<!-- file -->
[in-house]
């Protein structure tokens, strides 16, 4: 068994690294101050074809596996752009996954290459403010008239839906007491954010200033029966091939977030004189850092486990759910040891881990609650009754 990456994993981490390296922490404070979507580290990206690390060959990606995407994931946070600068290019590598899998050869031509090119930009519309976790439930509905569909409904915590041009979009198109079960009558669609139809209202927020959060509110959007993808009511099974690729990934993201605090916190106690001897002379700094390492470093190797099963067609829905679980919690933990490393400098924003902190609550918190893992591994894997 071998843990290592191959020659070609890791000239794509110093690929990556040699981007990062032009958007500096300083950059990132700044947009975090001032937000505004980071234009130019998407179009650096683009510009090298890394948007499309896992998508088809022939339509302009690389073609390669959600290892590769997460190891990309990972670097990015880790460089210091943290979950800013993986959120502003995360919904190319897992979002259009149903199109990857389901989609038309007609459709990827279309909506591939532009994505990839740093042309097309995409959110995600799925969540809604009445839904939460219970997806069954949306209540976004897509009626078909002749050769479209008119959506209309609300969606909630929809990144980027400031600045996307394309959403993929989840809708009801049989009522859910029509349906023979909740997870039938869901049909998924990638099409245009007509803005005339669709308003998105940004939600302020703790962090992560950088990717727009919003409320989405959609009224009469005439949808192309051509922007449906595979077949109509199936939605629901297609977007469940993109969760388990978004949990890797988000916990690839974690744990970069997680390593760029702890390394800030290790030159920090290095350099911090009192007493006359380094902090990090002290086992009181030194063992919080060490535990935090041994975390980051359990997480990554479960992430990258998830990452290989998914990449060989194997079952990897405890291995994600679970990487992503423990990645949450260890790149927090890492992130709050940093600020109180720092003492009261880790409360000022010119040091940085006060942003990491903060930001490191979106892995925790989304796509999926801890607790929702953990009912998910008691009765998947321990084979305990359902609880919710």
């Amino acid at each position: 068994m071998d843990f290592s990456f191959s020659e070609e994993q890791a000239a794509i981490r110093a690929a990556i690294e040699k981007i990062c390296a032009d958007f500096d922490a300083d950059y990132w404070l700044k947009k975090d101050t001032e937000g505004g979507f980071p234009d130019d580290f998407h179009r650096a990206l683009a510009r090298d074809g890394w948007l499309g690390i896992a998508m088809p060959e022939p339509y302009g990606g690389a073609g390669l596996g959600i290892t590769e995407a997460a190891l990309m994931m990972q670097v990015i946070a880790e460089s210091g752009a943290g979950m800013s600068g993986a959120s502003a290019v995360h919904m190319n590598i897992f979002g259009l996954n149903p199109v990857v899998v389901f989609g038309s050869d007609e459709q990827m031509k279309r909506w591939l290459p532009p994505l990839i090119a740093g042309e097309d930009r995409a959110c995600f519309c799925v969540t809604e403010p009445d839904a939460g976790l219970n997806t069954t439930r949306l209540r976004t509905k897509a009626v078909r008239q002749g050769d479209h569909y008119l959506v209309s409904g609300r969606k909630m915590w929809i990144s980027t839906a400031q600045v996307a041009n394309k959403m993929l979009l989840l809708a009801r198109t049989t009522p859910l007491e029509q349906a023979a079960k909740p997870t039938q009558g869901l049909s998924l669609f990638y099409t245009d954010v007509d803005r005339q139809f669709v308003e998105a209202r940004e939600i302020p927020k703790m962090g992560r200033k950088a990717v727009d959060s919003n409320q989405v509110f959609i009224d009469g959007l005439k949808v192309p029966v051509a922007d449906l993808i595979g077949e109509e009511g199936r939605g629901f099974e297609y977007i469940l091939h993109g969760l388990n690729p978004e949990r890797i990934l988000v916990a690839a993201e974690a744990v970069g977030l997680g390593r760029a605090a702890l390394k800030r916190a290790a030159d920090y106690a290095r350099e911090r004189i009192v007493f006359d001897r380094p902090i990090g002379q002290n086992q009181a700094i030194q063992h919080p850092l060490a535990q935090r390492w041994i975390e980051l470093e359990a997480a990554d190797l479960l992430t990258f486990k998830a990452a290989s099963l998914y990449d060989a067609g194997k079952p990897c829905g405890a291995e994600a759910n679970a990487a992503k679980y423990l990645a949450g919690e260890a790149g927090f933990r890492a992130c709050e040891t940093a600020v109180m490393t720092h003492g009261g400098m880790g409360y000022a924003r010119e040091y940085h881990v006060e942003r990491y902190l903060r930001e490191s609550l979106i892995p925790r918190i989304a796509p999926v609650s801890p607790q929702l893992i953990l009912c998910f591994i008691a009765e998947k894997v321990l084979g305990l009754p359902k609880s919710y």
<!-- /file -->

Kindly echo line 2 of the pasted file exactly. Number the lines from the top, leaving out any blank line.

């Protein structure tokens, strides 16, 4: 068994690294101050074809596996752009996954290459403010008239839906007491954010200033029966091939977030004189850092486990759910040891881990609650009754 990456994993981490390296922490404070979507580290990206690390060959990606995407994931946070600068290019590598899998050869031509090119930009519309976790439930509905569909409904915590041009979009198109079960009558669609139809209202927020959060509110959007993808009511099974690729990934993201605090916190106690001897002379700094390492470093190797099963067609829905679980919690933990490393400098924003902190609550918190893992591994894997 071998843990290592191959020659070609890791000239794509110093690929990556040699981007990062032009958007500096300083950059990132700044947009975090001032937000505004980071234009130019998407179009650096683009510009090298890394948007499309896992998508088809022939339509302009690389073609390669959600290892590769997460190891990309990972670097990015880790460089210091943290979950800013993986959120502003995360919904190319897992979002259009149903199109990857389901989609038309007609459709990827279309909506591939532009994505990839740093042309097309995409959110995600799925969540809604009445839904939460219970997806069954949306209540976004897509009626078909002749050769479209008119959506209309609300969606909630929809990144980027400031600045996307394309959403993929989840809708009801049989009522859910029509349906023979909740997870039938869901049909998924990638099409245009007509803005005339669709308003998105940004939600302020703790962090992560950088990717727009919003409320989405959609009224009469005439949808192309051509922007449906595979077949109509199936939605629901297609977007469940993109969760388990978004949990890797988000916990690839974690744990970069997680390593760029702890390394800030290790030159920090290095350099911090009192007493006359380094902090990090002290086992009181030194063992919080060490535990935090041994975390980051359990997480990554479960992430990258998830990452290989998914990449060989194997079952990897405890291995994600679970990487992503423990990645949450260890790149927090890492992130709050940093600020109180720092003492009261880790409360000022010119040091940085006060942003990491903060930001490191979106892995925790989304796509999926801890607790929702953990009912998910008691009765998947321990084979305990359902609880919710």